Independent information professionals (IIPs) go by many names:
- knowledge manager,
- content developer,
- … and more.
What IIPs have in common is the ability to provide clients with timely, accurate, and actionable information, analysis, design, review, and strategy. They may work with clients across a wide range of sectors, and they typically do this on a project, retainer, or hourly basis.
Business research is a core offering for many AIIP members
Many AIIP members work with clients interested in learning more about a particular sector or industry to help make business decisions.
A research project might cover:
- an overview of a sector,
- dive deep into a specific market,
- provide an analysis of company profiles and financials,
- include SWOT and environmental scans to help evaluate a new product concept,
- … and much more.
Independent Information Professionals save valuable time because of their familiarity with the many tools and resources available to research these questions, such as commercial online services and public records.
We asked some of AIIP’s skilled business researchers to share some tips for getting started
Their advice covers tips for both working on projects and building your own IIP business if you are a business researcher.
Michele Bate, Archer Van den Broeck Limited
“Let everybody know that you are becoming an independent information professional and what you plan to offer.
If your existing contacts are not able to offer you work, ask if they will recommend you to someone who might – referrals are an excellent source of business.”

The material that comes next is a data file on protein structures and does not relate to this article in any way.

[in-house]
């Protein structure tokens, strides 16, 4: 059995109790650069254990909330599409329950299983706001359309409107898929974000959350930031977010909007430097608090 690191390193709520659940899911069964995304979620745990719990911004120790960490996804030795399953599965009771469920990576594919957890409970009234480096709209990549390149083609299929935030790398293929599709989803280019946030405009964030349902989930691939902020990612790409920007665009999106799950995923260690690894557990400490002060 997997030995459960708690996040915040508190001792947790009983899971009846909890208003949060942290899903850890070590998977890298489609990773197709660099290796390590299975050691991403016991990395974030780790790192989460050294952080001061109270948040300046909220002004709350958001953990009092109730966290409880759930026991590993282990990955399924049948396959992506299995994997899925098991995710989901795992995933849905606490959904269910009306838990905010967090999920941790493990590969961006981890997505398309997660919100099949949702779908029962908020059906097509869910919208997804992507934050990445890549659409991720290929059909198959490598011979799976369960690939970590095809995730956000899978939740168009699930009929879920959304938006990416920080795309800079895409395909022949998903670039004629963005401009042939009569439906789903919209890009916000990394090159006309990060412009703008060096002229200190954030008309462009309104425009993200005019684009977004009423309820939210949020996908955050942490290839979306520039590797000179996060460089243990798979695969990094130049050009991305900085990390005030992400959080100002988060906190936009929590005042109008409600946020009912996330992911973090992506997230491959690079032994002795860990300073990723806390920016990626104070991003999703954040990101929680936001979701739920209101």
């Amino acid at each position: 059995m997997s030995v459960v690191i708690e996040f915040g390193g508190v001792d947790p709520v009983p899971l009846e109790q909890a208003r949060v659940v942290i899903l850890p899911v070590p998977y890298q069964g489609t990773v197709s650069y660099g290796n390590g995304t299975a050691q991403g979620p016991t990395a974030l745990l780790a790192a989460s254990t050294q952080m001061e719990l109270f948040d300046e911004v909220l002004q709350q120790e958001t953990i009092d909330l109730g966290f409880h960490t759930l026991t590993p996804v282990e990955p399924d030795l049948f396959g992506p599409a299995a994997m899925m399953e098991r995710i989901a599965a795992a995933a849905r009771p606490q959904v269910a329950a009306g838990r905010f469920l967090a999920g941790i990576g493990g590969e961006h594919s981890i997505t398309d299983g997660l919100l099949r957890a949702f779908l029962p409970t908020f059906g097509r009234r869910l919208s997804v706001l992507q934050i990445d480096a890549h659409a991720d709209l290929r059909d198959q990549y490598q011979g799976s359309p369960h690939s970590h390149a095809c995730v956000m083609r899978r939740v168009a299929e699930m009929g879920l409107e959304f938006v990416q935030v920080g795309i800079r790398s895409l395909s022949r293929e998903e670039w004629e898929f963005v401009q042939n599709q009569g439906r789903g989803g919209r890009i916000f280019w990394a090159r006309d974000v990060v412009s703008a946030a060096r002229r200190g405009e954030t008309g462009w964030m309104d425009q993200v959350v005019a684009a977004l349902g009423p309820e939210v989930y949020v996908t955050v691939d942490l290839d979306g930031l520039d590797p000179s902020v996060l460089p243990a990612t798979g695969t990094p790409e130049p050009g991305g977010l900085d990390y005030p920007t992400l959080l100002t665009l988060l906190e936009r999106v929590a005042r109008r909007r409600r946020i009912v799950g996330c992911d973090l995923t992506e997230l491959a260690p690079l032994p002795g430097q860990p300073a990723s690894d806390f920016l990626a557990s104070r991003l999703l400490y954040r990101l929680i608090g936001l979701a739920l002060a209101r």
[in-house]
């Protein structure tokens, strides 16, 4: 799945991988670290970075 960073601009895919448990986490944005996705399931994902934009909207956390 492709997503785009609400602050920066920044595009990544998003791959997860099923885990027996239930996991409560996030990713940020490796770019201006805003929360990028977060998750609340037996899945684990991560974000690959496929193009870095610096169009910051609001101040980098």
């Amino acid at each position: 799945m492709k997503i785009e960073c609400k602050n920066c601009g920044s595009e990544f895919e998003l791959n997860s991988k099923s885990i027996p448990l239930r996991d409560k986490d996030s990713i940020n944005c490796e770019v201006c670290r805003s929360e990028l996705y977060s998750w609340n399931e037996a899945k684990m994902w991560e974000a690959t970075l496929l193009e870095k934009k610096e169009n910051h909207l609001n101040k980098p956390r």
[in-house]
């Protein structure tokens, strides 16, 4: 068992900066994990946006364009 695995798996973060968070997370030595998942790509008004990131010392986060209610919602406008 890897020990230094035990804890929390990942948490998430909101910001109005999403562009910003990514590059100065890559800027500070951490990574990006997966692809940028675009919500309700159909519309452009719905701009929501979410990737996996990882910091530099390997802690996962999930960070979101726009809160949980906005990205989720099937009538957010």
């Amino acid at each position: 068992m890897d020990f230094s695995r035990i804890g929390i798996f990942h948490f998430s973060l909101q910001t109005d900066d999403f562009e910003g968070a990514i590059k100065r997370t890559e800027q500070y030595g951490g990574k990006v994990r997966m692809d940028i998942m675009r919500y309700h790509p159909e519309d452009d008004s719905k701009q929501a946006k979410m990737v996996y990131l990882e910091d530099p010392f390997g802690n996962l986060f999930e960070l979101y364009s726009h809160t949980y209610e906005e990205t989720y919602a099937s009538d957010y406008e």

About Archer Van den Broeck: At Archer Van den Broeck, we help our clients to know who they are dealing with. We conduct public records research for due diligence, litigation support, senior level appointments, fraud investigation, dispute resolution, heir hunting and asset tracing in the UK and Ireland, plus European countries and offshore jurisdictions.
Shelly Azar, Insight Researchers
“Since I strive to provide actionable intelligence for my clients, my first step is to determine what the client needs to know to make decisions and how the insights I provide will help make those decisions.
This usually involves asking a lot of questions and probing deeper than the client might initially expect.
Taking the time up front to understand a client’s needs and to know how the information will be used significantly boosts the likelihood that the end deliverable will be valuable and appreciated.
Once you understand the client’s needs, then you can look at the type of research needed, sources to be used, preferred research and analysis methodologies, etc.”
About Insight Researchers: Insight Researchers performs customized business research and analysis to give clients the insight and confidence to make informed strategic and tactical decisions.
We work primarily in the B2B space with a focus on the competitor landscape, changes in marketplace demand, industry trends, market opportunities (and threats) … and other issues that can impact the competitiveness of a business.
Insight Researchers clients range from Fortune 500 firms to startups in a variety of industries.
For more tips download the AIIP free guide on Getting Started as an Independent Information Professional.